Vineer Bhansali, managing director and portfolio manager at Pimco, says there has been a shift in asset allocation modelling away from reliance on a single mean point, towards multiple points of equilibrium.
Unimodal versus Bimodal Distributions
When constructing the “normal” returns chart we used the long-term history of the S&P 500 Index as a proxy to approximate the stock market (1951 through 2010) and assumed a normal distribution: 10% average annual return and 20% volatility, as measured by standard deviation. For the bimodal distribution, we assumed that there were two regimes: the first is the one shown in our normal distribution (10% average return and 20% volatility), but the second “bad” regime is one where equities go down 50%, and then become trapped in that new scenario.
A group of Deutsche Bank analysts led by Vinay Pande has been writing for a few years that equity market returns realized in the recent past are bimodal. Indeed, in one of our client meetings, my colleague Marc Seidner raised the possibility that the future looks a lot more bimodal than the past ever did, based on this evidence and similar data.
|Optimal Allocations: For those who are mathematically inclined, the computation of the optimal allocation to risky assets begins by specifying a very standard power utility function, W^(1-a)/(1-a), which represents the preferences of a typical investor with constant relative risk aversion and W is the initial wealth of the investor. We used a typical parameter of a=5. The investor has a choice to allocate between the risky asset (stocks) and keep money in cash at a return rate of 25 basis points annually. (The curious reader is encouraged to experiment with other assumptions).|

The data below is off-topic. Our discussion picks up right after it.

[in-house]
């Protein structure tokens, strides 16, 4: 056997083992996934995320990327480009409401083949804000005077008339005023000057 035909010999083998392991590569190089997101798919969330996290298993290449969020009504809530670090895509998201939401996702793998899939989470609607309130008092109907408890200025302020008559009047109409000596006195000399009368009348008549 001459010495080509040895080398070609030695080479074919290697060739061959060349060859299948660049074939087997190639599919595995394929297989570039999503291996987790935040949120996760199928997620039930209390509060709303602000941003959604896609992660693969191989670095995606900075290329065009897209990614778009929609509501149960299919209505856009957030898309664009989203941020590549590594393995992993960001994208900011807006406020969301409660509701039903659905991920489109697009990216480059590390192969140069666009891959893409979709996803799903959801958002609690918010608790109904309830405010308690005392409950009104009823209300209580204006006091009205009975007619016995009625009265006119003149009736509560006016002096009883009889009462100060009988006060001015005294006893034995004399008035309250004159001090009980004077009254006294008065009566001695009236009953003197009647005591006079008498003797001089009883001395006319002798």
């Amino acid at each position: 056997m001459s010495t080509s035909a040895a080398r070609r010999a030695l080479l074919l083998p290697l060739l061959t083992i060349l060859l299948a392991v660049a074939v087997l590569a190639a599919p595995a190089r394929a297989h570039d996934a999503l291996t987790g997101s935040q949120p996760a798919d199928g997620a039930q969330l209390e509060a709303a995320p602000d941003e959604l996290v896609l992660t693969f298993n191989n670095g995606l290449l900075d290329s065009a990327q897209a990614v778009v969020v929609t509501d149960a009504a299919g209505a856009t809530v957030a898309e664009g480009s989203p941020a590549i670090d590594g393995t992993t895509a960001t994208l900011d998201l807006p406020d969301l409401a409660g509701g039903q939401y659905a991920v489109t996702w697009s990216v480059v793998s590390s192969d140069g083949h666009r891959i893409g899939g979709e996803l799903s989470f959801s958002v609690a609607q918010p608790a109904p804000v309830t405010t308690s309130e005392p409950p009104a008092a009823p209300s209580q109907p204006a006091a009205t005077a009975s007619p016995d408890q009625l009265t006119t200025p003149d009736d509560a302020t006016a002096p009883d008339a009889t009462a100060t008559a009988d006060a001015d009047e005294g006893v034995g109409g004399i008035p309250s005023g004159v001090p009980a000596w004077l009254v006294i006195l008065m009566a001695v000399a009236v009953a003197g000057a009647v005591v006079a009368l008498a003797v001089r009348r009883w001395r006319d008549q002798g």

To illustrate this, we assumed for our example that there was only a 10% chance of the second regime happening, but once it happens the environment is a sticky, local equilibrium – a “hole that is hard to climb out of.” The interested reader can make up an infinite number of plausible scenarios such as these, and is encouraged to question accepted lore of asset allocation and portfolio construction under such multimodal distributions. In this note we will attempt to do exactly such an exercise.
For the bimodal distribution that results from combining the normal and bad regimes, the average return is 4% and the volatility is 26% (versus a 10% average return and 20% volatility for the unimodal normal distribution). This is simply because the bad regime has sufficient weight to reduce the overall returns. There is also negative skewness (of -0.58) in the bimodal curve versus zero skewness for the normal distribution, and excess kurtosis (a measure of whether data are peaked or flat) of 0.19 over the normal distribution, reflecting the magnitude of unlikely outcomes, or how fat the tails are (under “old normal” circumstances they are rather flat). All of these statistics are not too far from what one would glean from looking at the implied distributions from current option prices in broad equity indices; but with the important difference that traditional option pricing models get their fat tails and skewness from building in the skew ex-post on top of a unimodal distribution.
None of these observations should seem surprising if one realizes that a mixture of two normal regimes can yield a result that is abnormal. Fat tails and negative skewness can arise from even the mere possibility of multiple equilibria, even though both equilibria in themselves are normal. This practice of generating very complex distributions from mixtures of simple, normal distributions is well known among statisticians and has applications in many fields of practical import: medicine, astronomy and casino gambling to name a few. In the present context, the two “normals” are the mixture of the old normal and the New Normal that PIMCO has been talking about for a few years now.